Knowing what is and isn’t dangerous when you’re in unfamiliar territory is tricky, but there are a few signs you can look out for, such as teeth, bright coloration, or the resemblance to a bear on a lot of cocaine. A video that recently went viral on TikTok demonstrated how easy it is to underestimate small things, as someone was filmed holding in their bare hands one of the most dangerous animals on the planet (amazingly, it's not even the first time this has happened).
The blue-ringed octopus is the definition of small but mighty, with an average body size of just 12 to 20 centimeters (5 to 8 inches). As its name suggests, these small squishies are covered in a psychedelic pattern of blue rings – but these are only normally visible when the animal is provoked. When stressed, it turns bright yellow and flashes its 50 to 60 blue rings in what’s normally received as a pretty clear “back tf up” signal.
It’s a fine example of an aposematic warning display, a technique used by a diverse range of animals that lets would-be predators know that this is not a snack they want to take on. The perceived threat could pertain to venom (injected), poison (ingested), foul taste, or hard-to-swallow spines. Another defense that is a little sneakier is seen In Batesian mimicry, in which a perfectly edible prey species mimics an aposematic model so that predators avoid them too (such as this "tarantula").
In the case of the blue-ringed octopus, they’re not messing around. They really are one of the most dangerous animals on the planet, owing to the extremely harmful toxin they can envenomate attackers or curious hands with. It’s called tetrodotoxin and it is a powerful neurotoxin that can be fatal. Fortunately, these octopuses aren’t aggressive, so if you give them space and don’t, say, take it out of the water and pass it around, you should be fine. Otherwise...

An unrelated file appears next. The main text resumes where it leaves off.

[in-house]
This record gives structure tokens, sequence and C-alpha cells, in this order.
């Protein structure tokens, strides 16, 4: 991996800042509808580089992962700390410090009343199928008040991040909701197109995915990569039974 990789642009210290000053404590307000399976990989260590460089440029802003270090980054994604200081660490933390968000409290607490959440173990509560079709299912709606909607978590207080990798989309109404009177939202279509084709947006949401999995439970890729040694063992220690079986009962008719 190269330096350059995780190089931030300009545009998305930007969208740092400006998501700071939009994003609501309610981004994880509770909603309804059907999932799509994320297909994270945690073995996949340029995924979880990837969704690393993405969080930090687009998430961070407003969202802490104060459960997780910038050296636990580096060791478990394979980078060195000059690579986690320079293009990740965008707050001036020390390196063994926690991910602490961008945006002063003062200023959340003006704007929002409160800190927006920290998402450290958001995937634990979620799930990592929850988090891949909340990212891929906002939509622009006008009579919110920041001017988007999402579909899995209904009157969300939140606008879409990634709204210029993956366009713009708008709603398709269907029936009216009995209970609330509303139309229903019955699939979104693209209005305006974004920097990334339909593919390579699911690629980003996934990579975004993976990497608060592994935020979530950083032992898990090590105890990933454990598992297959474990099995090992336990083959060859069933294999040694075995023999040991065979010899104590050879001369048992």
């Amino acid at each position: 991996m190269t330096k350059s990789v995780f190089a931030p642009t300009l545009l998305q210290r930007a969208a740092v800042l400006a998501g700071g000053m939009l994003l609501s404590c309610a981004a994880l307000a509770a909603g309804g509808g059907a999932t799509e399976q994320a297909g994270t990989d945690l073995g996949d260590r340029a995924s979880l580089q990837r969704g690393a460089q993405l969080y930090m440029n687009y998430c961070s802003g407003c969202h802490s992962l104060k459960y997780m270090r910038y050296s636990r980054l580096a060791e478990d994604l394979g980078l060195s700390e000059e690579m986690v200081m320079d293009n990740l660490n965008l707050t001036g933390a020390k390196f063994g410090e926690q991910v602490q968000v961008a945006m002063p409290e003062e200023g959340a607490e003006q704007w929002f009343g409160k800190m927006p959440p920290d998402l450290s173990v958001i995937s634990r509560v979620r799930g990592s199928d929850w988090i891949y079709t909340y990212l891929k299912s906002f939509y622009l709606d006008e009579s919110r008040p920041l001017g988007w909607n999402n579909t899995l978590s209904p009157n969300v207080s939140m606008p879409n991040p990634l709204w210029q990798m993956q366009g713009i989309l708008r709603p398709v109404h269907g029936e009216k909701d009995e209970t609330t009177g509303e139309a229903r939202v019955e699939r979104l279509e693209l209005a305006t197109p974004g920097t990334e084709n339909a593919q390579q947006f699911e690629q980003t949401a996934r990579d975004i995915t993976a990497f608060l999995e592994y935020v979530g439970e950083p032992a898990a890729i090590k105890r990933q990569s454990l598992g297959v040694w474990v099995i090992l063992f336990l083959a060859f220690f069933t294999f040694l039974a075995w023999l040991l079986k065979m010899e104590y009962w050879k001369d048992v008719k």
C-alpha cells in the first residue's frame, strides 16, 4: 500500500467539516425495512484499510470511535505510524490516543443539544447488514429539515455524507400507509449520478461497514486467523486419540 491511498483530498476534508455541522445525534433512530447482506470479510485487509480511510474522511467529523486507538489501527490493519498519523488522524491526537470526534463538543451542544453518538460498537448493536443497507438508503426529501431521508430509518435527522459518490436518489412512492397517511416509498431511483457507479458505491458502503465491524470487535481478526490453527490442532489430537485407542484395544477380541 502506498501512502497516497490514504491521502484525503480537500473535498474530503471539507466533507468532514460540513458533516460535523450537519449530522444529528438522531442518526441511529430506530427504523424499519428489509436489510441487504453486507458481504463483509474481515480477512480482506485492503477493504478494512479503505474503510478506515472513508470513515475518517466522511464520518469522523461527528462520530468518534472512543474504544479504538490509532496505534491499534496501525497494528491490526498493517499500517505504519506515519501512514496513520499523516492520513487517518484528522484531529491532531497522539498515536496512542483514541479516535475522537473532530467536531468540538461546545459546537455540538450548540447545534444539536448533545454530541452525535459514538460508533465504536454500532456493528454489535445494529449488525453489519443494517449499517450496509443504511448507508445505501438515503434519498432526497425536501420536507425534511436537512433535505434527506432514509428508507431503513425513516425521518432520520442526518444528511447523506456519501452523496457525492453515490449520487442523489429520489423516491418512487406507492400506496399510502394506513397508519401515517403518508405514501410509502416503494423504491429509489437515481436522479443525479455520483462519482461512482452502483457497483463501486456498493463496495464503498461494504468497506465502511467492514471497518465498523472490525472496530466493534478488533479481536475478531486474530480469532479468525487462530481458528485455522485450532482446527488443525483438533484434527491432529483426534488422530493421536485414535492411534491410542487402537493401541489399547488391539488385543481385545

“Its bite is usually painless, so you might not know you’ve been bitten until it’s too late,” wrote marine ecologist Erin Spencer on a post about blue-ringed octopus for Ocean Conservancy. “First, the venom blocks nerve signals throughout the body, causing muscle numbness. Other symptoms include nausea, vision loss or blindness, loss of senses and loss of motor skills. Ultimately, it will cause muscle paralysis – including the muscles needed for humans to breathe, leading to respiratory arrest. There is no known antidote, but victims can be saved if artificial respiration is started immediately.”
It seems, then, that @kaylinmarie21 (whose TikTok bio now reads “I held a venomous octopus once”) was unbelievably lucky. In a follow-up video to the original detailing her nail-biting wildlife encounter, she explains that she was visiting the Uluwatu beach in Bali with some friends when they spotted not one but two blue-ringed octopuses. Though her original video only shows the one being handed around, she explains that they also picked up the second. In the video, the octopuses’ rings can be seen very clearly demonstrating how the venomous ticking time bomb was feeling at the time of the photo op.
The story, told so far in just two of three parts, seems to have a happy ending. At the time of writing the original video sits at 8.7 million views, and while this incident was sort of an accident we’d strongly recommend keeping wildlife out of your TikTok content where possible. Even walking toupees can kill you.
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